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Culture and Therapy

This project is a requirement of the GOA Abnormal Psychology Course. Using the process of design thinking, a challenge in the world of mental health was identified, interviews and research were undertaken, and a solution prototype was developed. Below you will find information about the identified area of concern and my proposed solution. Please feel free to provide feedback on this prototype, using questions such as “How might we…”, “What if….?”, “I wonder….”, “I like…”, and “I wish.” Keep the comments positive, please. For more information on the process of Design Thinking, click https://dschool.stanford.edu/

 

BACKGROUND

Through reading Ethan Watters’ book “Crazy Like Us”, we have become aware of how “the experience of mental illness cannot be separated from culture” (page 5).

For more in-depth information about this, Ethan Watters himself wrote this New York Times article about some of his findings and ideas. 

 

 

Many therapists now train in understanding and being aware of cultural differences. A therapist that I interviewed discussed a class she had taken in university that revolved around this that was very helpful and beneficial. David Myers wrote, “therapists can differ, and…those differences can affect their view of a healthy person” through their values and perspectives on what a person should see as important in life.

 

THE CHALLENGE

My identified challenge was due to the international nature of my school, there are students coming from a lot of different countries, however, we only have one therapist. Reading “Crazy Like Us,” I’ve learned about how much culture affects mental health. I think that a good solution/idea would be if there was a sort of online database with information about therapists from around the world. People could search for therapists that they feel like would understand their problems and that they could connect with and set up appointments that could take place through Skype or phone calls (of course, unlike a lot of the other projects, I cannot actually do this; this idea is really just a hypothetical solution). I think it would be beneficial for students if schools could invest in something like this so their students know that they have a support network they could reach out to.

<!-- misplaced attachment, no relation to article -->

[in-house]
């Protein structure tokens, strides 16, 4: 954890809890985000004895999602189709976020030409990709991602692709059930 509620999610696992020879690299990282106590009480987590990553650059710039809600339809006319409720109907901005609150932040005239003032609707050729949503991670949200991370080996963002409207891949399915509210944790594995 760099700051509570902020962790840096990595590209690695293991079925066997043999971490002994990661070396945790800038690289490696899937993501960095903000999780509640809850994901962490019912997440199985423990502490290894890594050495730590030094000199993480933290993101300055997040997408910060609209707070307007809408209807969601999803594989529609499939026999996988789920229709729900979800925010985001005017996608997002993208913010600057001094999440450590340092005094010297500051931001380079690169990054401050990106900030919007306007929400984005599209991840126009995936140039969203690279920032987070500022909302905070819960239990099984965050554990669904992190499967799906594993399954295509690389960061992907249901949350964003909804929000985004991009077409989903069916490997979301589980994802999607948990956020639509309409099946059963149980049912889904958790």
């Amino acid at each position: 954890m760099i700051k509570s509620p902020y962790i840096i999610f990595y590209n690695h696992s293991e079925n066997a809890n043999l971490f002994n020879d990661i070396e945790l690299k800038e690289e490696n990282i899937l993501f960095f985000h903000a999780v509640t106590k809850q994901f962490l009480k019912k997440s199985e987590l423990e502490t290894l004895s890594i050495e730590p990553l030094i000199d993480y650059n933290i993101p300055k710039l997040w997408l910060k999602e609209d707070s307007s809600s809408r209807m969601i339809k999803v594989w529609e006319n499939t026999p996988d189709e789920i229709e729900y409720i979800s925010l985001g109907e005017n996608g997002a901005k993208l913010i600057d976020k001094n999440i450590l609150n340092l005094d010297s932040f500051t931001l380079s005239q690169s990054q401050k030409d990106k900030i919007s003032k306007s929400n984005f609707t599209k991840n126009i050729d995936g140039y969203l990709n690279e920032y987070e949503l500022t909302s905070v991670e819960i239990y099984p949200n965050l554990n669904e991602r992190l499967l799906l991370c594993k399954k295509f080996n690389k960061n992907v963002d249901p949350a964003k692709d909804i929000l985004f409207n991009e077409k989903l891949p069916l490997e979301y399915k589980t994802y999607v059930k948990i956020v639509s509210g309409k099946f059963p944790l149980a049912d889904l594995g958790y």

THE SOLUTION

A prototype of what a hypothetical interface of the website could look like:

I thought it would be helpful if the user would be able to filter options by exactly what they are looking for and need in a therapist to give them the most support. The user would create an account where they enter details like their age, school, what they are looking for, history of mental illness, etc. This would help them to find a therapist best suited to their needs that they might not be able to find in their physical location. There are also opportunities to access online resources that the site offers, and a selection of hotlines and text lines in case somebody needs immediate help and does not have time to set up an appointment. 

 

WHAT’S NEXT?

Do you think this could help others? Please leave a comment with your thoughts!

 

SOURCES CITED:

Myers, David G. Psychology. 9th ed. New York: Worth, 2010. Print.

Office of the Surgeon General (US). “Chapter 2 Culture Counts: The Influence of Culture and Society on Mental Health.” NCBI. U.S. National Library of Medicine, n.d. Web. 20 Apr. 2017.
Watters, Ethan. “The Americanization of Mental Illness.” The New York Times. The New York Times, 09 Jan. 2010. Web. 20 Apr. 2017.
Watters, Ethan. “Is The Rest Of The World ‘Crazy Like Us’?” NPR. NPR, 12 Jan. 2010. Web. 21 Apr. 2017.
Watters, Ethan. Crazy like Us: The Globalization of the American Psyche. New York: Free, 2011. Print.

 

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